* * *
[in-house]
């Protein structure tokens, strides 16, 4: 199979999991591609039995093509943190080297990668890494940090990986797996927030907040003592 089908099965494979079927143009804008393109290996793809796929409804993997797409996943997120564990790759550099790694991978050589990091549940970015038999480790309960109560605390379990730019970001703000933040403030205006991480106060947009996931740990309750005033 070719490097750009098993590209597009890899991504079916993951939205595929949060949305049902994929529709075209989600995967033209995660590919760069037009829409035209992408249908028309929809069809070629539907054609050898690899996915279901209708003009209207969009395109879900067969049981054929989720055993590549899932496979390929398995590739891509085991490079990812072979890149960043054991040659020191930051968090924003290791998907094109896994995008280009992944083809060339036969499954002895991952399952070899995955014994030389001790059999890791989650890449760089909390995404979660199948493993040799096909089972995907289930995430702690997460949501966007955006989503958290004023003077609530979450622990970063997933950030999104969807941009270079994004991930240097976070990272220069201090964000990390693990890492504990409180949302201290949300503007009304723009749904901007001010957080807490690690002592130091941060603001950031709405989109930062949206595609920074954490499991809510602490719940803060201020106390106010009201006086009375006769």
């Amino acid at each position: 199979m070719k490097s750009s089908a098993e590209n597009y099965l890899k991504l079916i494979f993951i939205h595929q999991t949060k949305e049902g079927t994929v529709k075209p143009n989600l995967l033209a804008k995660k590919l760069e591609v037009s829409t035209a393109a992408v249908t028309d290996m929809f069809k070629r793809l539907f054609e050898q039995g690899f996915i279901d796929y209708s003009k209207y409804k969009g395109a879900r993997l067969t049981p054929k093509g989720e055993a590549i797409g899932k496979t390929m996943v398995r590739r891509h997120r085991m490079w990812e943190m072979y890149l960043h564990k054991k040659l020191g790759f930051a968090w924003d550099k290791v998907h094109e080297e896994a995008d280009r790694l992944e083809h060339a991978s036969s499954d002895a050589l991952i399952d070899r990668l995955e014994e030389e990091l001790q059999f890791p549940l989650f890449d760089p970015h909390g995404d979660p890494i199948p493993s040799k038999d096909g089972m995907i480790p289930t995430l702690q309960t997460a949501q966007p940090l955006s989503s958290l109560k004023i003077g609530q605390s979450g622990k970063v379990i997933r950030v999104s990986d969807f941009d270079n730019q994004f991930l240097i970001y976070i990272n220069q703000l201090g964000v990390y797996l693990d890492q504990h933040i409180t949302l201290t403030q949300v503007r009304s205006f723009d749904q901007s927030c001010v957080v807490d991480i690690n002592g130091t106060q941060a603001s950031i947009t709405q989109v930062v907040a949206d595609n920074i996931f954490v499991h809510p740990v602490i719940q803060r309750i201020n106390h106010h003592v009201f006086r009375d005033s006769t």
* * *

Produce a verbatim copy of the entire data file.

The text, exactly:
[in-house]
């Protein structure tokens, strides 16, 4: 199979999991591609039995093509943190080297990668890494940090990986797996927030907040003592 089908099965494979079927143009804008393109290996793809796929409804993997797409996943997120564990790759550099790694991978050589990091549940970015038999480790309960109560605390379990730019970001703000933040403030205006991480106060947009996931740990309750005033 070719490097750009098993590209597009890899991504079916993951939205595929949060949305049902994929529709075209989600995967033209995660590919760069037009829409035209992408249908028309929809069809070629539907054609050898690899996915279901209708003009209207969009395109879900067969049981054929989720055993590549899932496979390929398995590739891509085991490079990812072979890149960043054991040659020191930051968090924003290791998907094109896994995008280009992944083809060339036969499954002895991952399952070899995955014994030389001790059999890791989650890449760089909390995404979660199948493993040799096909089972995907289930995430702690997460949501966007955006989503958290004023003077609530979450622990970063997933950030999104969807941009270079994004991930240097976070990272220069201090964000990390693990890492504990409180949302201290949300503007009304723009749904901007001010957080807490690690002592130091941060603001950031709405989109930062949206595609920074954490499991809510602490719940803060201020106390106010009201006086009375006769």
């Amino acid at each position: 199979m070719k490097s750009s089908a098993e590209n597009y099965l890899k991504l079916i494979f993951i939205h595929q999991t949060k949305e049902g079927t994929v529709k075209p143009n989600l995967l033209a804008k995660k590919l760069e591609v037009s829409t035209a393109a992408v249908t028309d290996m929809f069809k070629r793809l539907f054609e050898q039995g690899f996915i279901d796929y209708s003009k209207y409804k969009g395109a879900r993997l067969t049981p054929k093509g989720e055993a590549i797409g899932k496979t390929m996943v398995r590739r891509h997120r085991m490079w990812e943190m072979y890149l960043h564990k054991k040659l020191g790759f930051a968090w924003d550099k290791v998907h094109e080297e896994a995008d280009r790694l992944e083809h060339a991978s036969s499954d002895a050589l991952i399952d070899r990668l995955e014994e030389e990091l001790q059999f890791p549940l989650f890449d760089p970015h909390g995404d979660p890494i199948p493993s040799k038999d096909g089972m995907i480790p289930t995430l702690q309960t997460a949501q966007p940090l955006s989503s958290l109560k004023i003077g609530q605390s979450g622990k970063v379990i997933r950030v999104s990986d969807f941009d270079n730019q994004f991930l240097i970001y976070i990272n220069q703000l201090g964000v990390y797996l693990d890492q504990h933040i409180t949302l201290t403030q949300v503007r009304s205006f723009d749904q901007s927030c001010v957080v807490d991480i690690n002592g130091t106060q941060a603001s950031i947009t709405q989109v930062v907040a949206d595609n920074i996931f954490v499991h809510p740990v602490i719940q803060r309750i201020n106390h106010h003592v009201f006086r009375d005033s006769t």